By Eric Crampton*
I hate self-inflicted wounds. New Zealand’s use of public data, or lack thereof, counts.
Some countries are too small or too poor to be able to collect reasonable data. New Zealand does not suffer from that problem. We have an excellent statistics agency – Statistics New Zealand. And, even better, they’re exceptionally helpful: I have heard little but praise for their staff from any researcher who has needed help in finding data.
The problem comes rather from the data that is really just a bit too difficult to use because of New Zealand’s Statistics Act 1975. When it is too hard to access New Zealand data, many of the researchers who are able to deal with statistics instead look to American data – and New Zealand policy debate is the worse for it. Let us illustrate by example.
When I was at the University of Canterbury, I supervised a Masters Thesis testing one explanation for the gender wage gap. I suspected that employers might avoid hiring younger women, or paid them a bit less, because of the costs that maternity leave might put on the firm. It might not be nice or right or legal, but it could be one explanation for part of the relatively small gender wage gap that remains after adjusting for differences in education, work experience, time outside of the workforce, industry of employment and the like.
So, what did we do? We went to the U.S. Census and to the American Community Survey. Both of those have a public use dataset available, for free, to anyone in the world with an internet connection. The public use samples are designed to be statistically representative of the overall dataset, but are anonymised. The datasets have rather personal information in them, and they have to for the test we wanted to run: we used the difference in childbearing rates between lesbians and heterosexual women, by age cohort, to see whether differences in future fertility rates explained part of the rather well-established lesbian wage premium.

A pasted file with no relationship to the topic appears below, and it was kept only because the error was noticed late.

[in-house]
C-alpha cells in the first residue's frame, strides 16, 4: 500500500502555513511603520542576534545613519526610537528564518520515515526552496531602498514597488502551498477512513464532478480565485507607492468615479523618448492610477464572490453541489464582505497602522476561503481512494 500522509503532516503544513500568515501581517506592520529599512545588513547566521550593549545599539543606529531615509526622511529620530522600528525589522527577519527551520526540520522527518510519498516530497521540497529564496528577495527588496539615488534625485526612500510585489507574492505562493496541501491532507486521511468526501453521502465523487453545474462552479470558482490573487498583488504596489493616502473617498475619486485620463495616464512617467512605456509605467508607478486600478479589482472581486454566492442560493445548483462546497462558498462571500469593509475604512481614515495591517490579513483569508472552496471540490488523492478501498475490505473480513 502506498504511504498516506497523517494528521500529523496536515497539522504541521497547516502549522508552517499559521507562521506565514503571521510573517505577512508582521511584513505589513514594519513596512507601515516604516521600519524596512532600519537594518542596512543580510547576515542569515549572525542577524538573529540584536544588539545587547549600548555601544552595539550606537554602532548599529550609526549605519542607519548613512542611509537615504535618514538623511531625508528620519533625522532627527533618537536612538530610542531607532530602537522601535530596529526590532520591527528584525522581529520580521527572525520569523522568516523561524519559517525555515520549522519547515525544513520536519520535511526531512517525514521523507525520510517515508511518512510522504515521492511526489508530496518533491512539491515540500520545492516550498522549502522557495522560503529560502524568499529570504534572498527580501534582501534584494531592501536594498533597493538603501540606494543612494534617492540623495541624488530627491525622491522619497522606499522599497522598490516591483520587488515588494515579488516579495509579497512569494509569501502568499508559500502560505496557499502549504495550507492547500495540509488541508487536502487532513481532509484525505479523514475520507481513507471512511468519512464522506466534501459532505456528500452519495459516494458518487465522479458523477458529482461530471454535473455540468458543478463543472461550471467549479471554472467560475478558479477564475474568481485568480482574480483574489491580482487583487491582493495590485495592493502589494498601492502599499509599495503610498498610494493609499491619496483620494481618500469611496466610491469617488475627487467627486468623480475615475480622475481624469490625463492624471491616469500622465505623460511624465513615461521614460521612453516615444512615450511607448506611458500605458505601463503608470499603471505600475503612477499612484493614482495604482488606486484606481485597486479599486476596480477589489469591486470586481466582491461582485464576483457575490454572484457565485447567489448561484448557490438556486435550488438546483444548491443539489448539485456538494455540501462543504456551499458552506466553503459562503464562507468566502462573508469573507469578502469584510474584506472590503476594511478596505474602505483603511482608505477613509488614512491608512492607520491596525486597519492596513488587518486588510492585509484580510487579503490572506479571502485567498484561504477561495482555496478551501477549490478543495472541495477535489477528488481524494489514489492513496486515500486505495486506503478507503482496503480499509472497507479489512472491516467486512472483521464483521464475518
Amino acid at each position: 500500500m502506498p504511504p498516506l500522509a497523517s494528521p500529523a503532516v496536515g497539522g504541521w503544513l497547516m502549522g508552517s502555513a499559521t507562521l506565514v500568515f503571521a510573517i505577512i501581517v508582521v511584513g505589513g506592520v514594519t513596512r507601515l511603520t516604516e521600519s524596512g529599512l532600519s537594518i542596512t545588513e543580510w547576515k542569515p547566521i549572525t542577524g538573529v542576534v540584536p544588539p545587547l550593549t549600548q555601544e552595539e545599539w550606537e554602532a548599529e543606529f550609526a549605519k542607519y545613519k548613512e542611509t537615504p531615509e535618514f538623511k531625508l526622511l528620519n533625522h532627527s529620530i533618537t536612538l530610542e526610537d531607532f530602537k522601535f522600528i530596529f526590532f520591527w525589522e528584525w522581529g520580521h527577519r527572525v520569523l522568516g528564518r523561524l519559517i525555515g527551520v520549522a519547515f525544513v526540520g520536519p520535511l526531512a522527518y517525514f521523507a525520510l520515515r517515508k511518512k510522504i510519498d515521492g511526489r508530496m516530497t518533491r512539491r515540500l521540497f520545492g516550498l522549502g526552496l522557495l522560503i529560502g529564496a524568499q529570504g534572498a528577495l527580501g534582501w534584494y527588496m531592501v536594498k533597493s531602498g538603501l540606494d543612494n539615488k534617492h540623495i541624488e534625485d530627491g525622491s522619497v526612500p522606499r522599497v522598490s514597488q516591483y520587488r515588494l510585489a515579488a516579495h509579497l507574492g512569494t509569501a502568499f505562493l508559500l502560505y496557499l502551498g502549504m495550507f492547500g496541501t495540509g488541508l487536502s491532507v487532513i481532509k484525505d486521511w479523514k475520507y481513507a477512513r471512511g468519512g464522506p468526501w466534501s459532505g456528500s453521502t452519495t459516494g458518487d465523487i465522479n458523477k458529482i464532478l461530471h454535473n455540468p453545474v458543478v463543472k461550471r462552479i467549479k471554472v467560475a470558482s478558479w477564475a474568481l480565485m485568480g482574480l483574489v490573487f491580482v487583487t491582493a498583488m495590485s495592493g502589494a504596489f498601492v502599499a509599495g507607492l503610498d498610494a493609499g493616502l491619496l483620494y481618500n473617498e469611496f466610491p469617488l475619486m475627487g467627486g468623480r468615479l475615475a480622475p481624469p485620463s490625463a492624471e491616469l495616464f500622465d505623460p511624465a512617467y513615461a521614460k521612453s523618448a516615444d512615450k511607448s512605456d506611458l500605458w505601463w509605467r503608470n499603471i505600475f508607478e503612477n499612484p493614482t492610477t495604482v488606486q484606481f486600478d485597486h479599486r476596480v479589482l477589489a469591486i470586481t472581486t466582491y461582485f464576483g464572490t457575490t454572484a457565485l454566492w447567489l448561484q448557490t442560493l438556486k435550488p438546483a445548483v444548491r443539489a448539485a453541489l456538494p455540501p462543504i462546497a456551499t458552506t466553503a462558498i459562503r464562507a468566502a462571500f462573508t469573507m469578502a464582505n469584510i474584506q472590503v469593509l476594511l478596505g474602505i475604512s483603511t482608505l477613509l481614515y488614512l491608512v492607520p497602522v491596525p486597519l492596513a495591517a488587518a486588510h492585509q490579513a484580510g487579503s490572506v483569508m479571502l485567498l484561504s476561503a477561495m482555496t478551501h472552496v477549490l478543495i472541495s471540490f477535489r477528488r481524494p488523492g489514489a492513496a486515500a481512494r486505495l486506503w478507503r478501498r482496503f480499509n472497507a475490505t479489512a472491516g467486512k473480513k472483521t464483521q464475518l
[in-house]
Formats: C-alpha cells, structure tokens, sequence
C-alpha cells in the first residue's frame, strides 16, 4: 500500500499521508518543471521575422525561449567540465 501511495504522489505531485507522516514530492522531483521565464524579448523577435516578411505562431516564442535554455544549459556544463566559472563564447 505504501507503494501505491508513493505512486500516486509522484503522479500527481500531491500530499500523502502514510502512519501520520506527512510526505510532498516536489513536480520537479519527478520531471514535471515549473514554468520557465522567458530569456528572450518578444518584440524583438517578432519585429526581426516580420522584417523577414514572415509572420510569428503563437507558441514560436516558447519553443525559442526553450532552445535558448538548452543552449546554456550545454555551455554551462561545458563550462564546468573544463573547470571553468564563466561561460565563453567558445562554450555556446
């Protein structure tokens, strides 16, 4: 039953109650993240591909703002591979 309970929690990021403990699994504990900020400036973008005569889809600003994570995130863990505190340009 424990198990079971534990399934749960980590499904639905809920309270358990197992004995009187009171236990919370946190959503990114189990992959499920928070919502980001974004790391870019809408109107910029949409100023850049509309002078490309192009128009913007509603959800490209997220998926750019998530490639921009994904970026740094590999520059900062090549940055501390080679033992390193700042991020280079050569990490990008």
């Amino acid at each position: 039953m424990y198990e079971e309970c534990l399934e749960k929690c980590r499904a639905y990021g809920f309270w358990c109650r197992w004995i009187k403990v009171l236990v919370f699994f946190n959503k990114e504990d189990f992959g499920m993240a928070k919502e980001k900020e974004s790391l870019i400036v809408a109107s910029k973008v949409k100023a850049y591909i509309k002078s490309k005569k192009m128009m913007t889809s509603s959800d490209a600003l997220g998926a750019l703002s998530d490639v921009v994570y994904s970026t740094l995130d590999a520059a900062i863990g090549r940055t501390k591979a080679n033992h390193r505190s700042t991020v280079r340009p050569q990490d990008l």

After we finished the work, or, rather, after my excellent student Hayden Skilling did all of the work and I provided minor bits of advice from the sidelines, we wondered whether we should check it against the New Zealand data. If employers are scared that employees will head off on maternity leave and if that is part of the wage gap here as well, that is of public policy consequence. If it were true here, then the government might consider changing how it handles maternity leave to provide greater support for employers facilitating an employee’s maternity leave. If firms faced fewer costs when hiring employees more likely to take maternity leave, employment and wage outcomes might improve.
Despite the project’s appeal, we quickly ruled it out. Why? It would have been far too great a hassle.
Academics in New Zealand wanting to use individual-level publicly collected data to look at questions of public policy interest have two basic options. They can request a Confidentialised Unit Record File from Statistics New Zealand for the Census or other collected data series, or they can request access to the data lab to get closer to the raw data.
Where America makes its anonymised samples free for anyone to download, New Zealand restricts things. The application form requires that you only use the data for the exact purpose you specify and limits how you use it.